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king’s hands. In 1200 King John granted the burgesses their first charter, confirming their town to them to be held at fee-farm, exempting them from tolls and similar customs, and granting them a gild-merchant. These liberties were extended in 1256; Edward I. and Edward III. both resumed the borough for short periods, but the charter of 1200 was confirmed by almost every subsequent sovereign. The burgesses were definitely incorporated in 1464 and re-incorporated in 1665 under a charter which remained in force previous to its modification by the Municipal Act of 1835, except during a short period in the reign of Charles II. From 1295 onwards the town has sent two representatives to parliament. The cattle market, held on Tuesdays, and the provision market on Saturdays are the prescriptive right of the corporation. A September fair, still held in 1792, was in the hands of the corporation in the 17th century. Large ironworks were established late in the 18th century. The wool and cloth trade which flourished here in the 14th and 15th centuries was superseded by the manufacture of sailcloth, now represented by the sacking industry.

See Victoria County History: Suffolk; J. Wodderspoon, Memorials of the Ancient Town of Ipswich (ed. 1850).

IPSWICH, a township of Essex county, Massachusetts, U.S.A., on both sides of the Ipswich river, about 27 m. N.N.E. of Boston. Pop. 1910 (Federal census), 5777. It is served by the Boston & Maine railroad. The surface is diversified by drumlins, vales, meadows, sand-dunes and tidal marshes. Ipswich has several manufacturing industries, including hosiery. The public library was the gift of Augustine Heard. Among the residences are several built in the 17th and 18th centuries. The oldest of these, the John Whipple House, is the home of the Ipswich Historical Society (1890), which has gathered here a collection of antiques and issues publications of antiquarian interest. In the Ipswich Female Seminary, which no longer exists, Mary Lyon taught from 1828 to 1834 and here planned Mount Holyoke Seminary; Professor J. P. Cowles and his wife conducted a famous school for girls in the building for many years. Facing the South Common were the homes of Rev. Nathaniel Ward (1578–1652), principal author of the Massachusetts “Body of Liberties” (1641), the first code of laws in New England, and author of The Simple Cobler of Aggawam in America, Willing to help mend his Native Country, lamentably tattered, both in the upper-Leather and the Sole (1647), published under the pseudonym, “Theodore de la Guard,” one of the most curious and interesting books of the colonial period; of Richard Saltonstall (1610–1694), who wrote against the life tenure of magistrates, and although himself an Assistant espoused the more liberal principles of the Deputies; and of Ezekiel Cheever (1614–1708), a famous schoolmaster, who had charge of the grammar school in 1650–1660. In the vicinity was the house of the Rev. William Hubbard (1621–1704), author of a Narrative of the Troubles with the Indians in New England (Boston, 1677) and a general History of New England, published by the Massachusetts Historical Society in 1815.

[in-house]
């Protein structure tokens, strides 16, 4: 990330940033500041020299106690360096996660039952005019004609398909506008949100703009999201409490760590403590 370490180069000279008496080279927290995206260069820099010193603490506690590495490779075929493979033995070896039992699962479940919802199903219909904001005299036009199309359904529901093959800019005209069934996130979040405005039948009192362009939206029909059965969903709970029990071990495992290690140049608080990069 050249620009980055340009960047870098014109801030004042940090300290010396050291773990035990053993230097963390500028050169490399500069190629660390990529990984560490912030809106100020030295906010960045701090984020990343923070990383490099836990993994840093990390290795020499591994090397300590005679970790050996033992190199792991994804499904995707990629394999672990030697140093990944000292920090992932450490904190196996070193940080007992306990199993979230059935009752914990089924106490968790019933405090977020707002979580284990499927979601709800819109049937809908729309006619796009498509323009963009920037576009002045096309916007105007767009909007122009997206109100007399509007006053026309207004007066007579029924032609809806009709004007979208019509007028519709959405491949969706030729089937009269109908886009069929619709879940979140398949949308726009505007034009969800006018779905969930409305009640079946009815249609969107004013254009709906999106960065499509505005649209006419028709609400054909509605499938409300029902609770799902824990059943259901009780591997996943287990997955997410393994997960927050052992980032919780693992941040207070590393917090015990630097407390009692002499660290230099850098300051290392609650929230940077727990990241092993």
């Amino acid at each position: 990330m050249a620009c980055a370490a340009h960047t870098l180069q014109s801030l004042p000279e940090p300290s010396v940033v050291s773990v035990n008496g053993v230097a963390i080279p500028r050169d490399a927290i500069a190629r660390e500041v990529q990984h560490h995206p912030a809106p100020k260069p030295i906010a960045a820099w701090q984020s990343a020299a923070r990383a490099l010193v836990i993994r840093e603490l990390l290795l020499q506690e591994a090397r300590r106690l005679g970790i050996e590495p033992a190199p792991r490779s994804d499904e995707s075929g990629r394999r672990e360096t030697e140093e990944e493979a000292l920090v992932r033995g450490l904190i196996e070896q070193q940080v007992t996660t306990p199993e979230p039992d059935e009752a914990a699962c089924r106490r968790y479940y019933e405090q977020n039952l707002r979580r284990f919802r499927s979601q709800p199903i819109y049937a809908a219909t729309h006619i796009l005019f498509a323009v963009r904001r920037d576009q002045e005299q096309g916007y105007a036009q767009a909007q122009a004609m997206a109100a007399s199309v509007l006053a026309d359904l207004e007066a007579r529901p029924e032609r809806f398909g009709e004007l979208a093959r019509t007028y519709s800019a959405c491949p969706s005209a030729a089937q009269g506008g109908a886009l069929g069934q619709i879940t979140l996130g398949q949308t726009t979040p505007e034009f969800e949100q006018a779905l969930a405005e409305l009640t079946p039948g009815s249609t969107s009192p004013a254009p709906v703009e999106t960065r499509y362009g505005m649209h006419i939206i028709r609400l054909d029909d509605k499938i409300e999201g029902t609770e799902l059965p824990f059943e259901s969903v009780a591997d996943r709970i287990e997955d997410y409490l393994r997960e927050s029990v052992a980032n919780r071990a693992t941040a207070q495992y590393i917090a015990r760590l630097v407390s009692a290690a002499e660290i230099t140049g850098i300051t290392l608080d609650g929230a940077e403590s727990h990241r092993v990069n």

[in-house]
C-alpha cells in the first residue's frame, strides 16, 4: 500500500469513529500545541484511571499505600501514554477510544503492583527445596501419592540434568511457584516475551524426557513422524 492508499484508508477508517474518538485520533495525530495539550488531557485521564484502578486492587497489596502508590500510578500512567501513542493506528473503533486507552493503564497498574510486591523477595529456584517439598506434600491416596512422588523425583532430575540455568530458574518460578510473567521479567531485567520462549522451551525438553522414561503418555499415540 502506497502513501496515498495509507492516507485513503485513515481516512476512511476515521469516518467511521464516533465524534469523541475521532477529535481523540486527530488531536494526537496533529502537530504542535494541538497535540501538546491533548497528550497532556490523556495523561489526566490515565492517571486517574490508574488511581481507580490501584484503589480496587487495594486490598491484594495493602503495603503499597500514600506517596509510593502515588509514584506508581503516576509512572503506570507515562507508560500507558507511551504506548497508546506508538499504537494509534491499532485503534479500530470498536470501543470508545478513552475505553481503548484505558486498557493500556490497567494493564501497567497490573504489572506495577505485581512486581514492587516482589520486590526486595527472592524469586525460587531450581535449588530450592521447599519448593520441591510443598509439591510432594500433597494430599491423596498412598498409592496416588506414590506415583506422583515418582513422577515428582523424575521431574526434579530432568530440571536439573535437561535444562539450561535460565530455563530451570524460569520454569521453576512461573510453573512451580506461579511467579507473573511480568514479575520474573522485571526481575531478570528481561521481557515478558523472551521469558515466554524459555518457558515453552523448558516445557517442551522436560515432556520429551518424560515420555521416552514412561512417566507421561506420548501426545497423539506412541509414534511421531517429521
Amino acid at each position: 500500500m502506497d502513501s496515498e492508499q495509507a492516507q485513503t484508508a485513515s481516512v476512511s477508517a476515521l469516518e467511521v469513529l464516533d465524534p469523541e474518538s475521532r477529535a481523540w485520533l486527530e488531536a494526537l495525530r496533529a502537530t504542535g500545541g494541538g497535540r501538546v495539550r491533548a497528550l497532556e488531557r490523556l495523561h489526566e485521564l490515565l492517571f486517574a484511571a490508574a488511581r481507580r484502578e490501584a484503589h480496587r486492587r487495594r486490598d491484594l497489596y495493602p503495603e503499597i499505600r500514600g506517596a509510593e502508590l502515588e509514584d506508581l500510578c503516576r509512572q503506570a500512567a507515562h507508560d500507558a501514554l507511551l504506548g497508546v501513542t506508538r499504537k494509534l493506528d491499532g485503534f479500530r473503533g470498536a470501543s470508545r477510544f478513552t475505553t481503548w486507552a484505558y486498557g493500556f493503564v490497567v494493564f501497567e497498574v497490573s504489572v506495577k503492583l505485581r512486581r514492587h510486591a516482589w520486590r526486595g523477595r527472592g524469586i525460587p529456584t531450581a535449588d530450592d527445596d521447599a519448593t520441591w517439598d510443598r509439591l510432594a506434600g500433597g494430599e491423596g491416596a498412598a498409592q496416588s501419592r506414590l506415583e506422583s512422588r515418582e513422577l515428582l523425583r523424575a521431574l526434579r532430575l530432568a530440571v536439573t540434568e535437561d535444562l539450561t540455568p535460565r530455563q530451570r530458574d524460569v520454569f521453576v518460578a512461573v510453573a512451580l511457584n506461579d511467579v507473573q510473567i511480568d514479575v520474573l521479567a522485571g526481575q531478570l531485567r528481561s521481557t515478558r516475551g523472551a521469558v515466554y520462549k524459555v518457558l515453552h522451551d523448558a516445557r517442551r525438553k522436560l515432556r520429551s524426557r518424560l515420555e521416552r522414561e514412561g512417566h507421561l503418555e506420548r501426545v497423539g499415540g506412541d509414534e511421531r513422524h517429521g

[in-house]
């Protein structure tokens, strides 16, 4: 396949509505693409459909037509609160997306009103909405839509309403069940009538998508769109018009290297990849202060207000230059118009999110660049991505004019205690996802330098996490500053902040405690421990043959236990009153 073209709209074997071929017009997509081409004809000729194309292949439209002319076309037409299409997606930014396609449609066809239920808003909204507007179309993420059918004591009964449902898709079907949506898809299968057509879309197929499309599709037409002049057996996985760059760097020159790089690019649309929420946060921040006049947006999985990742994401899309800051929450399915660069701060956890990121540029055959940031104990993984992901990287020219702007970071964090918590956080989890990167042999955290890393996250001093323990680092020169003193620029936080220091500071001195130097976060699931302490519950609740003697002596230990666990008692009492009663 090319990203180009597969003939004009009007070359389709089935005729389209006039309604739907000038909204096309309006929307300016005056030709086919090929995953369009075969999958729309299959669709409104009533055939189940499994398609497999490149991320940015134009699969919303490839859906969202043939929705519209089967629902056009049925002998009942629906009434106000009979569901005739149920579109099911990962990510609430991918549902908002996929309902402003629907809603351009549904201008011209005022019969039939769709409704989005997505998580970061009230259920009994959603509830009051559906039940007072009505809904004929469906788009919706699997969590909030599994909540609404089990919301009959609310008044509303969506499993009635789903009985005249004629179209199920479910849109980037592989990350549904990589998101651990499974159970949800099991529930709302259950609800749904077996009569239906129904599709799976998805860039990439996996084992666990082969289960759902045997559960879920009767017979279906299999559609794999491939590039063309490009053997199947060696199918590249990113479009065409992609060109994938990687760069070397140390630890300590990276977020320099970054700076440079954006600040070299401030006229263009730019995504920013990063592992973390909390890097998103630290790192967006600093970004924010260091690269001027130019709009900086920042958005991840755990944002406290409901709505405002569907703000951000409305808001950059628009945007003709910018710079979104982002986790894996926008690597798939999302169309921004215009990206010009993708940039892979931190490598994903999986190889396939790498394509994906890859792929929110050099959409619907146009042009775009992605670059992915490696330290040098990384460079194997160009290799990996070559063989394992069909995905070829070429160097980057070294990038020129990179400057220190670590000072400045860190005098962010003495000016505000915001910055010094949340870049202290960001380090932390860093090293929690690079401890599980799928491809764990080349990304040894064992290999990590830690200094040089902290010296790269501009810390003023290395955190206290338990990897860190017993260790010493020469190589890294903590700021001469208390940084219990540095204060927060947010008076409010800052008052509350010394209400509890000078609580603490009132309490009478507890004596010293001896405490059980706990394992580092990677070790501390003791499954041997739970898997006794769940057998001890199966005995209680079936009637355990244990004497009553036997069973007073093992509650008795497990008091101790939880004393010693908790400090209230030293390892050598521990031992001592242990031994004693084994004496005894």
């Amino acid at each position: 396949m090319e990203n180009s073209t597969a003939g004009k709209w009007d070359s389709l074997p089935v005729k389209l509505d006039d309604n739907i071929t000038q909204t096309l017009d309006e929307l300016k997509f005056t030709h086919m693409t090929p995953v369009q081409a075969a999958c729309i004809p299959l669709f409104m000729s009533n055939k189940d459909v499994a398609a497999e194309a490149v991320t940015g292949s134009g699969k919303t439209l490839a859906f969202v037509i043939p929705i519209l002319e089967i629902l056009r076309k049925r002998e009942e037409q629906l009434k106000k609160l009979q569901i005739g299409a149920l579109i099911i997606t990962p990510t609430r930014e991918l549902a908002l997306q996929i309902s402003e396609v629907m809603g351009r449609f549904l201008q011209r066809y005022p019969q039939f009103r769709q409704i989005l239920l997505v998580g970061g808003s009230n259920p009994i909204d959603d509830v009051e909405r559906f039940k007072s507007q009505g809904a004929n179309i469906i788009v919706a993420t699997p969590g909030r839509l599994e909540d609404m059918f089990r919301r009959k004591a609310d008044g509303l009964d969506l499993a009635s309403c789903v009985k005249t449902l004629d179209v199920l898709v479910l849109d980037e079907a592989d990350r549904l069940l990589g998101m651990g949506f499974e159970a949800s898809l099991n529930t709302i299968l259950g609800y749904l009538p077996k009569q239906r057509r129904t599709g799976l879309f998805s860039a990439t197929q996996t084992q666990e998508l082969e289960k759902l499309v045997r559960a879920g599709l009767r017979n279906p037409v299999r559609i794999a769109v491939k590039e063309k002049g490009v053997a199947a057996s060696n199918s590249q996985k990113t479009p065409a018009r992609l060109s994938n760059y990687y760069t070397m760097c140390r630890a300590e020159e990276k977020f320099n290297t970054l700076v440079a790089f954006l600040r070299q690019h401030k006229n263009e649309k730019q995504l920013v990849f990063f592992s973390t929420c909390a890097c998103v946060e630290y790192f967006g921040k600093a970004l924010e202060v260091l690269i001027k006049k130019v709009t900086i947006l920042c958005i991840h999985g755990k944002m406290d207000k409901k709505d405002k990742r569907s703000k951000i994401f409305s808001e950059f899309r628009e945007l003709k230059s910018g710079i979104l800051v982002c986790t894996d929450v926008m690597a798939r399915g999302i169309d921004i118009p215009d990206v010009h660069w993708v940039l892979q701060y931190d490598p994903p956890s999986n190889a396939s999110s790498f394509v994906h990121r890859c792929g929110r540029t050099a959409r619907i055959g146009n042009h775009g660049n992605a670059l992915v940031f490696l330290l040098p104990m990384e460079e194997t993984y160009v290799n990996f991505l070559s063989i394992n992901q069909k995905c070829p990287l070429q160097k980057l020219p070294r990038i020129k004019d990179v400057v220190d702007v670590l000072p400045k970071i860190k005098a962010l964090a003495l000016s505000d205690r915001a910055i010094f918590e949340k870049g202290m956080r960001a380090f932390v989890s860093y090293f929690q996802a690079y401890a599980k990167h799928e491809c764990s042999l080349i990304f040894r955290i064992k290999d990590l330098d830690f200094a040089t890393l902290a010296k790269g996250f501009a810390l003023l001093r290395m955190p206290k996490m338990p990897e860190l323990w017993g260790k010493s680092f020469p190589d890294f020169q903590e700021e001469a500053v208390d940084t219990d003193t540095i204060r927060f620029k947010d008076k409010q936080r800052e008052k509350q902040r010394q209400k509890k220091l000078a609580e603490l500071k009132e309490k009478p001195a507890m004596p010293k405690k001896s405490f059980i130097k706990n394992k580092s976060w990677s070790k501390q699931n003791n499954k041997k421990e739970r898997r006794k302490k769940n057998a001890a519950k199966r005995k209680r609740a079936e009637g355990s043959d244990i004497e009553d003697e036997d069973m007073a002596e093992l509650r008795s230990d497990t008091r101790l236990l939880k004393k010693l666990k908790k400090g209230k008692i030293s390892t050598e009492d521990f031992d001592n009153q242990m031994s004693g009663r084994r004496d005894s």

The town was founded under the name of Aggawam in 1633 by John Winthrop, jun., and twelve others, with a view to preventing the French from occupying the N. part of Massachusetts, and in the next year it was incorporated under its present name. In wealth and influence during the early colonial period it was little inferior to Boston, whose policies it not infrequently opposed. When Governor Andros and his Council in 1687 issued an order for levying a tax, a special town meeting of Ipswich promptly voted “that the s’d act doth infringe their Liberty as Free borne English subjects of His Majestie by interfearing with ye statutory Laws of the Land, By which it is enacted that no taxes shall be levied on ye Subjects without consent of an assembly chosen by ye Freeholders for assessing the same,” and refused to assess the tax. For this offence six leaders, headed by the Rev. John Wise, minister of the Chebacco Parish (now Essex), were prosecuted, found guilty, imprisoned for three weeks to await sentence and then disqualified for office; they were also fined from £15 to £50 each, and were required to give security for their good behaviour. In Ipswich were originally included the present townships of Hamilton (1793) and Essex (1819).